This list is a sample of simplifications that make the analysis simpler than it can be to answer relevant questions, and this is even before we bring in the internalization of complements externalities (e.g., EDM effects), discussed below. These over-simplifications lead vertical merger analysis into an abyss.
I am cognizant of the criticism that all models are abstractions and require simplification, and I certainly agree with this view. However, much of the analysis happening in vertical merger cases today takes the argument for simplicity to levels that would garner a failing grade in an undergraduate IO course. That should not happen.
Note that I haven't said anything about the conclusions reached when these errors are corrected. It is well-known that vertical mergers can have procompetitive or anticompetitve effects. The point is that much of the analysis being done today has no hope of distinguishing between the two, except by luck.
II. It is not possible to analyze the effects of vertical mergers without a calibrated equilibrium model that at least sits in the background of the analysis.
"Economists are model-builders." Those were the first words of my undergraduate intermediate microeconomics professor in class. Yes, we are. Without models, we've got almost nothing. Physicists, chemists, biologists, other scientists are no different. Without their models, they've got almost nothing. We need to use our models.
The issues raised in point I above are all addressed by using an economic model that describes optimal strategies in the but for world absent the merger, the optimal strategies in the post-merger world, and an analysis of the consequences of how the optimal strategies change. Economists call this kind of analysis "comparative statics" analysis, as it involves comparing the predictions of a model in a but for world (e.g., pre-merger) with its predictions in a different world (e.g., post-merger). (For sticklers about the potential endogeneity of mergers, I certainly get that point, but I don't think it materially affects most of what appears in this post.)
Because (i) vertical mergers can create both downward and upward forces on prices and investments, and (ii) the way these forces interact to produce net effects depends on details, it is not possible to evaluate net effects without a model that reflects these details. If such a model is not used, we might as well throw darts.
As observed two posts ago, if marginal transfer prices exceed marginal cost, a vertical merger internalizes what Tirole calls the basic vertical externality associated with double marginalization. The elimination of double marginalization ("EDM") through vertical merger puts downward pressure on prices. Vertical mergers can also generate upward pressure on prices by raising input prices charged unintegrated rivals ("raising rivals cost," or "RRC effects;" sometimes called "partial foreclosure" effects.). There can also be customer foreclosure effects, but I focus on input foreclosure in this post. Net effects--how EDM and RRC effects net out--can only be predicted with a model that accounts for both effects. Net effects cannot be determined (except by accident) by examining these effects in isolation and simply adding or averaging two numbers.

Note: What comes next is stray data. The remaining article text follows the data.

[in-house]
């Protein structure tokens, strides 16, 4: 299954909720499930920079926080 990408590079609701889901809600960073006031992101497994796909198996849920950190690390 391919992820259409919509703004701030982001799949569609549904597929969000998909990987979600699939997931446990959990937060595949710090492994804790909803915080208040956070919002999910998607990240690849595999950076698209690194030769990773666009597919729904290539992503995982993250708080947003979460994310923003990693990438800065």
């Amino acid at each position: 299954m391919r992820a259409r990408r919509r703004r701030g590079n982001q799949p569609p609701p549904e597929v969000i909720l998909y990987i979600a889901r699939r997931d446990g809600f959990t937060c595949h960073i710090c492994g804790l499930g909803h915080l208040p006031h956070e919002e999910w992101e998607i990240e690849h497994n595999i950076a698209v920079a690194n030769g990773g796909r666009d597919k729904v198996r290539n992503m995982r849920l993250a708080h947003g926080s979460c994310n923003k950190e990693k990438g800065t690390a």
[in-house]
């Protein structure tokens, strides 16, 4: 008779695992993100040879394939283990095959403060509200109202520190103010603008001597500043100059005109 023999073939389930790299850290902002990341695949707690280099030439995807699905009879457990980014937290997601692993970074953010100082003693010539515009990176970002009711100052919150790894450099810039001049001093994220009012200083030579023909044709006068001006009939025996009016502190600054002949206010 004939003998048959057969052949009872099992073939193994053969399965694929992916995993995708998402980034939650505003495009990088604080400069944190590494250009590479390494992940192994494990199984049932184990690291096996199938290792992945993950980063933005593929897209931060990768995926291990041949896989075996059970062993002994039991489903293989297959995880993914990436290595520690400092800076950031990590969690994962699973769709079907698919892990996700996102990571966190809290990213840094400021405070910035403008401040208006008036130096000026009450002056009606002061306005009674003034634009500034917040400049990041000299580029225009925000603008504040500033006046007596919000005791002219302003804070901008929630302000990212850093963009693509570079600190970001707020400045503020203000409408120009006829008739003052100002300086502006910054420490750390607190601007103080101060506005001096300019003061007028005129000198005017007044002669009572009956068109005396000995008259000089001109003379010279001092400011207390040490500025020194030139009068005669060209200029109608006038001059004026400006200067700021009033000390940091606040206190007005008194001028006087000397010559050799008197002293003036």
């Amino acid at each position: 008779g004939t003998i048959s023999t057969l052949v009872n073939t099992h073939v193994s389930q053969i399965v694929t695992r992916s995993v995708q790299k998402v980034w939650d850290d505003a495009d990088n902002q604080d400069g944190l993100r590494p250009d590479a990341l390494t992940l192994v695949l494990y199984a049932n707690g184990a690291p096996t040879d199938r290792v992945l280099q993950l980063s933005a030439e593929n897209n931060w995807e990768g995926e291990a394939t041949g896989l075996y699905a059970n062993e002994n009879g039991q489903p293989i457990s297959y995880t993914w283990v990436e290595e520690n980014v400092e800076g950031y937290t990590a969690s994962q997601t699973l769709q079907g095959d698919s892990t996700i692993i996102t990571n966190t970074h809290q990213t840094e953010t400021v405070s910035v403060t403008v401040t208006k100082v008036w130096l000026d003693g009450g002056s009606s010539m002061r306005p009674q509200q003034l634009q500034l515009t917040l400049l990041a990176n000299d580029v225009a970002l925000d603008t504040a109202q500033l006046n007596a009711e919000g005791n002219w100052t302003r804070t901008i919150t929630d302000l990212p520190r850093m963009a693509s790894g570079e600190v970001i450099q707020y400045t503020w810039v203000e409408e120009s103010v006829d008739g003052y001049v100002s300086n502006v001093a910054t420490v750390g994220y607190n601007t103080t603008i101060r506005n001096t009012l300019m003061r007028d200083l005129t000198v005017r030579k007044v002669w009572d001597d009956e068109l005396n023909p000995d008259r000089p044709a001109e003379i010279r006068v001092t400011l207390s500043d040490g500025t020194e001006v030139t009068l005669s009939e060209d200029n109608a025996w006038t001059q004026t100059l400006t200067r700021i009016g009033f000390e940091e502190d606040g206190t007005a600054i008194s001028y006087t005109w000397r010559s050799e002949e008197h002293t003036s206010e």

Under some modeling assumptions, pre-merger margins are small or even non-existent, in which case EDM may be small or non-existent. (For examples, see Hart & Tirole,1990; O'Brien & Shaffer, 1992; McAfee & Schwartz, 1994; O'Brien (1988; 2014). In these cases, RRC effects are more likely to outweigh EDM effects, although the merger is also more likely to enhance investment, an effect rarely taken into account in antitrust cases. (See, e.g., Yang, 2020 and Israel and O'Brien, 2022 for analyses of investment effects and conditions under which they tip the balance.) If it is believed that empirical reality and appropriate modeling assumptions are that upstream competition is weak, EDM effects are small and dominated by RRC effects, and investment benefits do not tip the balance in the other direction, these factors and conclusions need to be sorted carefully using an economic model.